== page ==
with a northerly airflow through this week. that means it's going to feel pretty cold out there. temperatures will be below average by day, some frosty nights with the risk of ice. some rain and also some sleet and snow. amongst all of that, some spells of sunshine. heading through tonight, some showers around and across western areas, through western scotland, northern ireland, north—west england, wales, perhaps the midlands and the west country, some rain and some snow over high round and perhaps even at quite low levels at times. it's going to be a very chilly night indeed. temperatures down to —8 in parts of scotland and some icy stretches tomorrow morning. this slow—moving area of rain, sleet and snow could give some accumulating snow, even at quite low levels, most likely across parts of wales, the midlands, central southern england and the west country. that will slowly pivot away and we will see another area of rain with some snow
across northern ireland and western scotland. some showers in eastern areas. brisk winds in the west, lighter winds further east. there will be some spells of sunshine on what will be a decidedly chilly day. temperatures between two and maybe seven. low pressure still in charge of the scene for tuesday. still a northerly wind. you can see these frontal systems across western areas, where showers are likely to join into longer spells of rain and some snow over high ground, much of what falls from the sky at low levels will be rain. a few showers still in eastern counties. pretty chilly, two to seven. we stick with a chilly theme as we head towards the end of the week. there will be a lot of dry weather around but some showers, too, and they will be wintry in places.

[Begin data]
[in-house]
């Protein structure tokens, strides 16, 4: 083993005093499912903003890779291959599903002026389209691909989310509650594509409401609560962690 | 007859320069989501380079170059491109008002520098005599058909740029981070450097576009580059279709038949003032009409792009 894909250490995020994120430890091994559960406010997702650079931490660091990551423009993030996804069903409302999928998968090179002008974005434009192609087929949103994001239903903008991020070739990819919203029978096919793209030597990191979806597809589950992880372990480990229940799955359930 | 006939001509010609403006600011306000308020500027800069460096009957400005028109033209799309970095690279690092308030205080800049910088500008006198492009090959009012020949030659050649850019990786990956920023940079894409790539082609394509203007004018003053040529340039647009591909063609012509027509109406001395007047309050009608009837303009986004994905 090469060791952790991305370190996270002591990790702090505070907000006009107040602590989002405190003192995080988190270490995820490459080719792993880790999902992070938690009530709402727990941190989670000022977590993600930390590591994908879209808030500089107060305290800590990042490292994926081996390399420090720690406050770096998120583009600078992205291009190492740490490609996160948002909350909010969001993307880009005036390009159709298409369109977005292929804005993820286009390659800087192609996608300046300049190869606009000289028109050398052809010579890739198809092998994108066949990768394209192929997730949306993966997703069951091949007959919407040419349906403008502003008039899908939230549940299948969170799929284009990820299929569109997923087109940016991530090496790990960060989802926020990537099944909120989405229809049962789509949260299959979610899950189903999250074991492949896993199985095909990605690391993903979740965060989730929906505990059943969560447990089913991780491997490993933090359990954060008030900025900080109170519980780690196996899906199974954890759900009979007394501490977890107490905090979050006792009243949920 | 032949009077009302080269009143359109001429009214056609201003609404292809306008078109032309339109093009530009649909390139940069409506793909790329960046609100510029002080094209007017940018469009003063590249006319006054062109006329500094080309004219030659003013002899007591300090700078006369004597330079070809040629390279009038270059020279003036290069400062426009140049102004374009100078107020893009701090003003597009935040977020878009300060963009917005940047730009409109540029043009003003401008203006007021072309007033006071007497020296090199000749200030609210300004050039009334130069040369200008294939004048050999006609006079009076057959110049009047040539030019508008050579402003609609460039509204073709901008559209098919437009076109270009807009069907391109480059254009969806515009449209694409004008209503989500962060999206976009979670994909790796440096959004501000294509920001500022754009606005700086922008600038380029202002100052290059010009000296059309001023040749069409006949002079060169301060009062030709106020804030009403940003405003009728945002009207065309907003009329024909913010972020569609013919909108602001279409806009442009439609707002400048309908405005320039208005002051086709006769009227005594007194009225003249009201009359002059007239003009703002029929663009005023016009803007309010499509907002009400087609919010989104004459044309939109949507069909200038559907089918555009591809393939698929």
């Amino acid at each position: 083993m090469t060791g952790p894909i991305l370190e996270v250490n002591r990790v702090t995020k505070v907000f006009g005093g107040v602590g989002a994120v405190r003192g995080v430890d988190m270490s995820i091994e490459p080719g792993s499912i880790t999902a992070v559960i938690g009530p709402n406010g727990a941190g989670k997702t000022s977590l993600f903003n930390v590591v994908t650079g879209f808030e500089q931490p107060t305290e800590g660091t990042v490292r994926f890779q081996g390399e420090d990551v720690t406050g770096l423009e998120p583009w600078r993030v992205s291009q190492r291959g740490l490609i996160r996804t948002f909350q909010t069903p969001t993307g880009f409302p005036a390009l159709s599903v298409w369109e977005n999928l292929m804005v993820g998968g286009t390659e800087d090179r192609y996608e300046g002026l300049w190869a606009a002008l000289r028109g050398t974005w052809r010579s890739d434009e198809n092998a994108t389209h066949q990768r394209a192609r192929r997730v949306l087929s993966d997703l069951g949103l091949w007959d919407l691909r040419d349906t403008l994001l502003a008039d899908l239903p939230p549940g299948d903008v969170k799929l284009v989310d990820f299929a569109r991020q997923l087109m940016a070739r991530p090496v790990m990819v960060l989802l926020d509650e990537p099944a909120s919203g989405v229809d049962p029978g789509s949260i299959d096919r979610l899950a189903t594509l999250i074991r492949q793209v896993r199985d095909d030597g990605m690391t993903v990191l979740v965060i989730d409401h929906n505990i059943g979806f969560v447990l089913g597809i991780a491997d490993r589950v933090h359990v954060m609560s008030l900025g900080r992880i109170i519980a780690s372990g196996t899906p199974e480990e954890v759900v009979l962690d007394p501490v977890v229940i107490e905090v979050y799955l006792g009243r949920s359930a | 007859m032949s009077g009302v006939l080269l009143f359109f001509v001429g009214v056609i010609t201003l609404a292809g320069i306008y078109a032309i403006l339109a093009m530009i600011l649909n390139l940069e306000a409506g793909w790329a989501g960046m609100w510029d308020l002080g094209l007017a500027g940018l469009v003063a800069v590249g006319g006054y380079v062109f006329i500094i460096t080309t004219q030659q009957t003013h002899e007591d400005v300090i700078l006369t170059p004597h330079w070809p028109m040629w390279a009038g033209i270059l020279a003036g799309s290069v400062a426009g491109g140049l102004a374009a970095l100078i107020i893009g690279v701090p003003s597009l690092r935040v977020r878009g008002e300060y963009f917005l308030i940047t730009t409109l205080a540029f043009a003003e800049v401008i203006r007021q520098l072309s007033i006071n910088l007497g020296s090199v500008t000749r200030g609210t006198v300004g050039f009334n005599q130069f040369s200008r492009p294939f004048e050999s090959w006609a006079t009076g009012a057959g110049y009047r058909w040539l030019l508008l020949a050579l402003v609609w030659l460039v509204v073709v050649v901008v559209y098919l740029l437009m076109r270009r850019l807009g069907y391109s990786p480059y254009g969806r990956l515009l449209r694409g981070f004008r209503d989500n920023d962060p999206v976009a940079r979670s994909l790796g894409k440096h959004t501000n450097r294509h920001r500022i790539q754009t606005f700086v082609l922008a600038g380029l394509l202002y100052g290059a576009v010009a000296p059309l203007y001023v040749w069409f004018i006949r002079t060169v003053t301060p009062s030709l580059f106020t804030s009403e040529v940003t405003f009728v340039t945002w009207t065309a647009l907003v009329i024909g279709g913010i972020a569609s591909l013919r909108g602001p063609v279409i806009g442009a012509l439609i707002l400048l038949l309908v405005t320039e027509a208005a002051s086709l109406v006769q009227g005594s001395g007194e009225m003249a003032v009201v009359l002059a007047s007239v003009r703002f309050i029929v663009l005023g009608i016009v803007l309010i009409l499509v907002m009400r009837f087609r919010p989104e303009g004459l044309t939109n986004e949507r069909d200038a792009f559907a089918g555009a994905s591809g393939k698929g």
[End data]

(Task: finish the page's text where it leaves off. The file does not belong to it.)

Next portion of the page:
hello — this is bbc news. the headlines... british prime minister boris johnson is promising big changes following his brexit trade deal. but his finance minister rishi sunak has sought to reassure the city of london that the post—brexit trade deal will not damage the financial services industry. a mass coronavirus vaccination campaign is underway in the european union. the new covid variant caused several countries to begin inoculations a day ahead of the planned rollout. millions of americans have temporarily lost their unemployment benefits after president trump refused to sign the covid economic relief bill into law. president—electjoe biden has warned of the devastating consequences, if the bill remains unsigned.